Title:
Highly concentrated drug particles, formulations, suspensions and uses thereof
Kind Code:
A1


Abstract:
Highly concentrated drug particle formulations are described, wherein the drug comprises between about 25 wt % and 80 wt % of the particle formulation. The particle formulations of the present invention comprise, for example, macromolecules, such as proteins and/or small molecules (such as steroid hormones). The particle formulation typically further includes one or more additional component, for example, one or more stabilizer (e.g., carbohydrates, antioxidants, amino acids, and buffers). Such concentrated particle formulations can be combined with a suspension vehicle to form suspension formulations. The suspension formulation comprises (i) a non-aqueous, single-phase vehicle, comprising one or more polymer and one or more one solvent, wherein the vehicle exhibits viscous fluid characteristics, and (ii) a highly concentrated drug particle formulation. Devices for delivering the suspension formulations and methods of use are also described. The present invention provides needed improvements in drug formulation and delivery to improve patient compliance and expand drug availability.



Inventors:
Alessi, Thomas R. (Hayward, CA, US)
Mercer, Ryan D. (Dublin, CA, US)
Rohloff, Catherine M. (Los Altos, CA, US)
Yang, Bing (Redwood City, CA, US)
Application Number:
12/587946
Publication Date:
04/15/2010
Filing Date:
10/14/2009
Primary Class:
Other Classes:
424/130.1, 424/133.1, 424/135.1, 424/141.1, 514/1.2, 514/419, 514/562, 514/777, 424/85.4
International Classes:
A61K9/14; A61K31/197; A61K31/405; A61K38/02; A61K38/21; A61K38/26; A61K39/395; A61K47/26
View Patent Images:
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Primary Examiner:
KARPINSKI, LUKE E
Attorney, Agent or Firm:
COOLEY LLP (Washington, DC, US)
Claims:
What is claimed is:

1. A particle formulation comprising, about 25 wt % to about 80 wt % drug; and about 75 wt % to about 20 wt % of one or more additional component, wherein the ratio of drug:additional component is between about 1:1 to about 5:1.

2. The particle formulation of claim 1, wherein the drug comprises about 40 wt % to about 75 wt % and the one or more additional component comprises about 60 wt % to about 25 wt %.

3. The particle formulation of claim 1, wherein the one or more additional component is selected from the group consisting of antioxidant, carbohydrate, and buffer.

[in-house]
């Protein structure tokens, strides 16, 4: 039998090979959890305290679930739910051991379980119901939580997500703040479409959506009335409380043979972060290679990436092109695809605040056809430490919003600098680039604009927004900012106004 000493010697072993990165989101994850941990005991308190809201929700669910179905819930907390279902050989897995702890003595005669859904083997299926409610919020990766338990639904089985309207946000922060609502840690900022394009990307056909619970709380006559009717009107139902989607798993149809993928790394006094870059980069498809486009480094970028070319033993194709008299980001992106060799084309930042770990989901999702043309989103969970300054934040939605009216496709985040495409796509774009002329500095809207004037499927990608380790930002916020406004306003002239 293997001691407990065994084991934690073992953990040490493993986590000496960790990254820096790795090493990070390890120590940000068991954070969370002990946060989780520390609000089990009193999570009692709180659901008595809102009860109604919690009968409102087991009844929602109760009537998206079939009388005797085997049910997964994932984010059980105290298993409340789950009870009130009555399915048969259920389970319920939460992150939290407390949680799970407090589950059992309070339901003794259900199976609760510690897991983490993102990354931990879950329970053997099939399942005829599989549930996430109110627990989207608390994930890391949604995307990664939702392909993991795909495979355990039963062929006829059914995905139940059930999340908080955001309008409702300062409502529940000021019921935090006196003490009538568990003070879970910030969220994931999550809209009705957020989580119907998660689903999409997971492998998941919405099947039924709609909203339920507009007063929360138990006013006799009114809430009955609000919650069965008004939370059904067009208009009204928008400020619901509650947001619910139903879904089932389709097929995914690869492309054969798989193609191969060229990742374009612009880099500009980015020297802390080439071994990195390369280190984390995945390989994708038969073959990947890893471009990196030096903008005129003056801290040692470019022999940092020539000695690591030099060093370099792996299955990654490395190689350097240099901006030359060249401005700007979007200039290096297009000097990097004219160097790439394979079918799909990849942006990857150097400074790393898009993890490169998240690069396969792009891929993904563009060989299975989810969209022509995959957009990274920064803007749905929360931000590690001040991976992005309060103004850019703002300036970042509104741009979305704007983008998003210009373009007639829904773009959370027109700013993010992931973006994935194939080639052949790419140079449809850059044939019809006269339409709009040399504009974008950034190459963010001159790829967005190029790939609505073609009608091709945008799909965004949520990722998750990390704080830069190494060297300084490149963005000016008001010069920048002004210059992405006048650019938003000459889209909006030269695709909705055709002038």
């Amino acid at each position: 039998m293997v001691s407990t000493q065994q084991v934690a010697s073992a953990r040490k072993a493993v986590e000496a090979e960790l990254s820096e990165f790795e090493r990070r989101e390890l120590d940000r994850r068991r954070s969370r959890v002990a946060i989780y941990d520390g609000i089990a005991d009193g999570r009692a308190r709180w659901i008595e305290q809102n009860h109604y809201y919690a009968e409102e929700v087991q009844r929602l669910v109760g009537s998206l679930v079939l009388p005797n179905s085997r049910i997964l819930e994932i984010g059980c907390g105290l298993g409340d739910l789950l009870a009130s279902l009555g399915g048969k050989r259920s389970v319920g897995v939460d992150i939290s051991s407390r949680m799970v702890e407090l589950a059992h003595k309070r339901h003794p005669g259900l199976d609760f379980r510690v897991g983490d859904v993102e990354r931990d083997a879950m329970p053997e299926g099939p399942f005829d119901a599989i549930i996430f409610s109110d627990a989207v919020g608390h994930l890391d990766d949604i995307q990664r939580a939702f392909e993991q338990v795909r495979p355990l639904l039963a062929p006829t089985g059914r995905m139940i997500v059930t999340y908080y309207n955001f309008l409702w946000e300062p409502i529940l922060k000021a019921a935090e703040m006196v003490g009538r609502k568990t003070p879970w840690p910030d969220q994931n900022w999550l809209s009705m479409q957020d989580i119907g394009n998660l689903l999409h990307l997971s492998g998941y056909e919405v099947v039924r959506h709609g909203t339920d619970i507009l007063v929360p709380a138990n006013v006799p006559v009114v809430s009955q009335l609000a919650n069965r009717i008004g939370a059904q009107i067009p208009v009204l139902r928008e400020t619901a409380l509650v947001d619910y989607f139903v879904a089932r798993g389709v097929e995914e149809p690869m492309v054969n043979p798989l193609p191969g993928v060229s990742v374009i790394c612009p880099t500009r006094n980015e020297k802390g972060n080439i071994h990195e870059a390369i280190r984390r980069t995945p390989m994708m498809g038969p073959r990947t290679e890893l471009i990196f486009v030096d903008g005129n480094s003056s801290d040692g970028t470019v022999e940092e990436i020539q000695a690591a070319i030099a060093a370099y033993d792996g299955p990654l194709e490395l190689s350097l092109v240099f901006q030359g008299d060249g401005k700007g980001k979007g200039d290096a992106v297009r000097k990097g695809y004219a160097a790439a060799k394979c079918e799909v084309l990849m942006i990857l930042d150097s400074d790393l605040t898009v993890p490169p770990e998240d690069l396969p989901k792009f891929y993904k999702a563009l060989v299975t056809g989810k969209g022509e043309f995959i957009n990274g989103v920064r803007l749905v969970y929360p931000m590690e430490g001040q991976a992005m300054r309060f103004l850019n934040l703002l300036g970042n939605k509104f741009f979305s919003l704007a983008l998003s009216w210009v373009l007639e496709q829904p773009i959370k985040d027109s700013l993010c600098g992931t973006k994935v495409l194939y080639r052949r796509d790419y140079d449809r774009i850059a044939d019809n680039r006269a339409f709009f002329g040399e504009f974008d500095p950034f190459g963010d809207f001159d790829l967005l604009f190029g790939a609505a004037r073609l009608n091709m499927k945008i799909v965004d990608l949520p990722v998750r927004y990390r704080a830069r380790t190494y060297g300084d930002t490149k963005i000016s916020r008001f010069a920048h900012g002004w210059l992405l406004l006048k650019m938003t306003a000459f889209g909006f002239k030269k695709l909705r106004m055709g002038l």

4. The particle formulation of claim 3, wherein the one or more additional component comprises an antioxidant and the antioxidant is selected from the group consisting of cysteine, methionine, and tryptophan.

5. The particle formulation of claim 4, wherein the antioxidant is methionine.

6. The particle formulation of claim 3, wherein the one or more additional component comprises a buffer and the buffer is selected from the group consisting of citrate, histidine, succinate, and mixtures thereof.

7. The particle formulation of claim 6, wherein the buffer is a citrate.

8. The particle formulation of claim 3, wherein the one or more additional component comprises a carbohydrate and the carbohydrate is a disaccharide.

9. The particle formulation of claim 8, wherein the disaccharide is selected from the group consisting of lactose, sucrose, trehalose, cellobiose, and mixtures thereof.

10. The particle formulation of claim 9, wherein the dissaccharide is sucrose.

11. The particle formulation of claim 3, wherein the one or more additional component comprises antioxidant, carbohydrate, and buffer, and the ratio of drug:antioxidant:carbohydrate:buffer is between about 2-20:1-5:1-5:1-10.

12. The particle formulation of claim 1, wherein the particle formulation is a spray dried preparation of particles.

13. The particle formulation of claim 1, wherein the drug is a protein.

14. The particle formulation of claim 13, wherein the protein is an interferon.

15. The particle formulation of claim 13, wherein the protein is an incretin mimetic.

16. The particle formulation of claim 15, wherein the incretin mimetic is a glucagon-like peptide-1 (GLP-1), a derivative of GLP-1, or an analogue of GLP-1.

17. The particle formulation of claim 16, wherein the incretin mimetic is GLP-1(7-36)amide.

18. The particle formulation of claim 15, wherein the incretin mimetic is exenatide, a derivative of exenatide, or an analogue of exenatide.

19. The particle formulation of claim 18, wherein the incretin mimetic is exenatide.

20. The particle formulation of claim 13, wherein the protein is selected from the group consisting of exenatide, PYY, GLP-1(7-36)amide, oxyntomodulin, GIP and leptin.